Oh, So That Happened . . .

I think it's fairly uncontroversial to say that Donald Trump — or as he is now known, the 45th President of the United States of America — has invaded mental spaces like few other public figures. Book Club was not immune to this moment, and so we found ourselves reading Wayne Barrett's Trump: The Greatest Show on Earth: The Deals, The Downfall, The Reinvention.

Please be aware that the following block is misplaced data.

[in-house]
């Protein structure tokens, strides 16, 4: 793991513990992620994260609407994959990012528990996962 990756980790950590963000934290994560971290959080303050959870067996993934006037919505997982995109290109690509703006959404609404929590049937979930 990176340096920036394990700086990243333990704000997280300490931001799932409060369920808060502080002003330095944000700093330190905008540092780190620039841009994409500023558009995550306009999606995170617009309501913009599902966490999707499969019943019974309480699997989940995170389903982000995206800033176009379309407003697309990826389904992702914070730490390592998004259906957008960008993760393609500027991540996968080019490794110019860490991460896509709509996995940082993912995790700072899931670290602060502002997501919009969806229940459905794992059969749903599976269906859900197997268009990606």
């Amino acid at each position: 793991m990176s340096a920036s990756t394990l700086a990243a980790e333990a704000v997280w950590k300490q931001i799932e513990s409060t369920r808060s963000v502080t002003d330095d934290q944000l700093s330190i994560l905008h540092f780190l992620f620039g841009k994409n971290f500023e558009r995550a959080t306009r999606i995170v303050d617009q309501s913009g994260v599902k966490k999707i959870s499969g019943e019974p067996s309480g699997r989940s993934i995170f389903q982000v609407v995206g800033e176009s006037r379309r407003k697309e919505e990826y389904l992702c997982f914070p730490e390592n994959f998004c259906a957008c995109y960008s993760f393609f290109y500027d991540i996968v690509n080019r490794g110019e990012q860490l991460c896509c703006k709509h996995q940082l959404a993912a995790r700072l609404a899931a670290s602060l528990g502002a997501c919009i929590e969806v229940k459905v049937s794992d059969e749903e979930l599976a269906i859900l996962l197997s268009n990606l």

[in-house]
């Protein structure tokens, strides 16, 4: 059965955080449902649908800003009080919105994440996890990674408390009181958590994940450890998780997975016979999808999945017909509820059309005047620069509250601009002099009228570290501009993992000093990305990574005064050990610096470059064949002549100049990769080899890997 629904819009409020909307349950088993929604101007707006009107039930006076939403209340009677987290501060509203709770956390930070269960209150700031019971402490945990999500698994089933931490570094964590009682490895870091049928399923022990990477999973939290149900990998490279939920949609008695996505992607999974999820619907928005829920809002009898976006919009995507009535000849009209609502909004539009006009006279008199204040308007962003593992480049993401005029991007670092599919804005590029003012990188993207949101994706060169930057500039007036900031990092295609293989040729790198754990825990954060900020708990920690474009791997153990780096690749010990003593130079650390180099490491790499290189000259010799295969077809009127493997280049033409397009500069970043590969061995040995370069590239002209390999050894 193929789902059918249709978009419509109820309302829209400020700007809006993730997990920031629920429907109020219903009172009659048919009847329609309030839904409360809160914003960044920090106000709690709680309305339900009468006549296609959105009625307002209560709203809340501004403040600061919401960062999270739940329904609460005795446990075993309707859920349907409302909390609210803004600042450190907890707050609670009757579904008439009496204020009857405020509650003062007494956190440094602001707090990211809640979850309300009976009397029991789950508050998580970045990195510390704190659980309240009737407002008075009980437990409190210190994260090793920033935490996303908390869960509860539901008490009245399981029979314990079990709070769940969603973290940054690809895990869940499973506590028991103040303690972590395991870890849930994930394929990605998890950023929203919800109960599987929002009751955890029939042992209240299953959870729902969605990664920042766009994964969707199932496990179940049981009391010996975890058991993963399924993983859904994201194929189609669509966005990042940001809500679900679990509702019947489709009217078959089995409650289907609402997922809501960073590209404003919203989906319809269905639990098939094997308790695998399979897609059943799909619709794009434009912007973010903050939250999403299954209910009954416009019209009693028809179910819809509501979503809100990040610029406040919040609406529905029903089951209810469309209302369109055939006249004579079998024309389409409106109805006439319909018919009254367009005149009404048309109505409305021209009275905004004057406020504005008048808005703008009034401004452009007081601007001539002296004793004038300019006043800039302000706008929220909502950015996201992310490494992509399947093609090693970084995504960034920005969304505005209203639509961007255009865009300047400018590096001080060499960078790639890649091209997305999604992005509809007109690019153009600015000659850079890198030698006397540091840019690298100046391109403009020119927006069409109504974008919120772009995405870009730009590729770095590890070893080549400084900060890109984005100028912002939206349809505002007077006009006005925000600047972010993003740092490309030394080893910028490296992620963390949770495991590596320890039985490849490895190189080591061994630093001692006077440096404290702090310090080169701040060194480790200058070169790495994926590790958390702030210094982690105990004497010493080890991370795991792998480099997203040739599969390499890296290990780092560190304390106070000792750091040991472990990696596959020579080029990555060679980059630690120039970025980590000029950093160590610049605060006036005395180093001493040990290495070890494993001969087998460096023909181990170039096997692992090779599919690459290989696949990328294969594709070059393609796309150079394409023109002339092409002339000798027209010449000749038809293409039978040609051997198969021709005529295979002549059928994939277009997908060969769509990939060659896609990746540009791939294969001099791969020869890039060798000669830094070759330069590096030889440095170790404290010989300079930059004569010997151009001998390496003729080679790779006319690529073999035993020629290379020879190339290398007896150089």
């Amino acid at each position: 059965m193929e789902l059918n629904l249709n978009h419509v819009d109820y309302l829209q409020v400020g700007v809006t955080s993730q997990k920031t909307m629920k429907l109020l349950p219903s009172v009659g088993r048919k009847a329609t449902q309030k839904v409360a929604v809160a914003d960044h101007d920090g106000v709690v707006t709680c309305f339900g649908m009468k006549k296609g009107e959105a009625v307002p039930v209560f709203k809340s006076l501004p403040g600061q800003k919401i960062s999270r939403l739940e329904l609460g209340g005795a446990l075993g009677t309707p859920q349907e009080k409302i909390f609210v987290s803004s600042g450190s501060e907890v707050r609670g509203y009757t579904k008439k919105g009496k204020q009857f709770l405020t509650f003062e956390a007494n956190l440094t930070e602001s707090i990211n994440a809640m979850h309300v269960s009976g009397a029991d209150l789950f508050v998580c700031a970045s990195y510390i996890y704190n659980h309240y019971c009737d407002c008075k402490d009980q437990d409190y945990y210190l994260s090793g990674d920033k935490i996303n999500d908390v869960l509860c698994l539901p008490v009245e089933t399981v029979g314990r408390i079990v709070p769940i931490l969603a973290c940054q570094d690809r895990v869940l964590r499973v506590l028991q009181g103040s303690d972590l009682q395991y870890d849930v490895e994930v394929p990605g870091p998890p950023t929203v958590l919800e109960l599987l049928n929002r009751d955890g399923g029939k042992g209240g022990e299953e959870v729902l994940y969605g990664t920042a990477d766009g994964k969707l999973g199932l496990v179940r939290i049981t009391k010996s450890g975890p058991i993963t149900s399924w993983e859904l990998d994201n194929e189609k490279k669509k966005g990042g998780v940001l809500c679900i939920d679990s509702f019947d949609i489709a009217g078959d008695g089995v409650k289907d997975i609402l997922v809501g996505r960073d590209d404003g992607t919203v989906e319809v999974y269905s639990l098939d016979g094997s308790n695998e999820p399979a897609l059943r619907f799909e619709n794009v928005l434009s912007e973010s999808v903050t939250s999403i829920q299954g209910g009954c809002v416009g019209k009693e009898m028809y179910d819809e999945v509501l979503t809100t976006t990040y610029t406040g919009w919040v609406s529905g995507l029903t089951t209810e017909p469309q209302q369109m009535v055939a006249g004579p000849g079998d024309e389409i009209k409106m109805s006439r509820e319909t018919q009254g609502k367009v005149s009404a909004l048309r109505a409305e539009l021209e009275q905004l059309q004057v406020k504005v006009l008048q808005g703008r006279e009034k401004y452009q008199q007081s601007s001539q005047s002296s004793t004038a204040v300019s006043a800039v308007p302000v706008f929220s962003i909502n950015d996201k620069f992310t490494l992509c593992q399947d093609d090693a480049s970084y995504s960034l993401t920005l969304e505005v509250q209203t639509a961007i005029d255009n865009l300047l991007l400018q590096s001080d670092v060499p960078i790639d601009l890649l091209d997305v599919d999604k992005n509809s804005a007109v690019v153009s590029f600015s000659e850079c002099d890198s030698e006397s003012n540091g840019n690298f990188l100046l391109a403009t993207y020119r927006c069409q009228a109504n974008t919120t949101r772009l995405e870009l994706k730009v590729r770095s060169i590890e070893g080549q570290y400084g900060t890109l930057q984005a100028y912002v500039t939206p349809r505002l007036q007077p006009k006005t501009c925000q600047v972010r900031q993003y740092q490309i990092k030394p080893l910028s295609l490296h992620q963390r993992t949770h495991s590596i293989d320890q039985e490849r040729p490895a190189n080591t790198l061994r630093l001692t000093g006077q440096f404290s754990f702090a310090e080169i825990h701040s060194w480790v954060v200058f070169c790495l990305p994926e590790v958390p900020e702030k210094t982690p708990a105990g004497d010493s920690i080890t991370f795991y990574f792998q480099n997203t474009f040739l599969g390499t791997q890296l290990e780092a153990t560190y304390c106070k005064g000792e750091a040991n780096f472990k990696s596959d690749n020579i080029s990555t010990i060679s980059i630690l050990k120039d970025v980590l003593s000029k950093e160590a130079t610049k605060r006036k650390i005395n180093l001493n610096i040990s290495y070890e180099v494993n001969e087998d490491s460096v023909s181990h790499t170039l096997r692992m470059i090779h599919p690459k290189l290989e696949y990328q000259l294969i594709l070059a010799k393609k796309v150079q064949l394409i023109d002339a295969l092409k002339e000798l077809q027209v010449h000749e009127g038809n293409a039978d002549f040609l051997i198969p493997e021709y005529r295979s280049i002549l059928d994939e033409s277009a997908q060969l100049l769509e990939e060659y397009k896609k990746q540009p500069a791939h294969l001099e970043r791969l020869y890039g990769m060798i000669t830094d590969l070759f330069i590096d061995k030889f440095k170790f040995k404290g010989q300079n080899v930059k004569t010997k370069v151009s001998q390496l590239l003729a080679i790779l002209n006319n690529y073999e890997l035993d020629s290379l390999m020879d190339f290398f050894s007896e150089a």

Barrett's work about Trump obviously gained some currency after 2016 and is a good jumping off point for understanding some of the hijinks of Trump's early career. Some of the more unbecoming biographical details that came up in the campaign are covered here (and are maybe even the source?): the less-than-hands-on approach to fatherhood, the lawyering up, for example. But the source material loses a little bit of punch when his post-2015 persona or caricature is so villainous and/or cretin-like. Something interesting that didn't escape anyone who read Trump was how little it really highlighted his boorishness, specifically toward women. In fact, it doesn't really come up at all until the waning pages of the book — like page 441 out of 445 waning. Some posited that it could have been because Barrett is (more accurately "was," since he just passed away) "another old white guy" — i.e., someone for whom sexism and misogyny is not particularly salient. Honestly, that seems like a stretch: as an 80s tabloid kind of person he just seems sort of basically tabloid, of the era.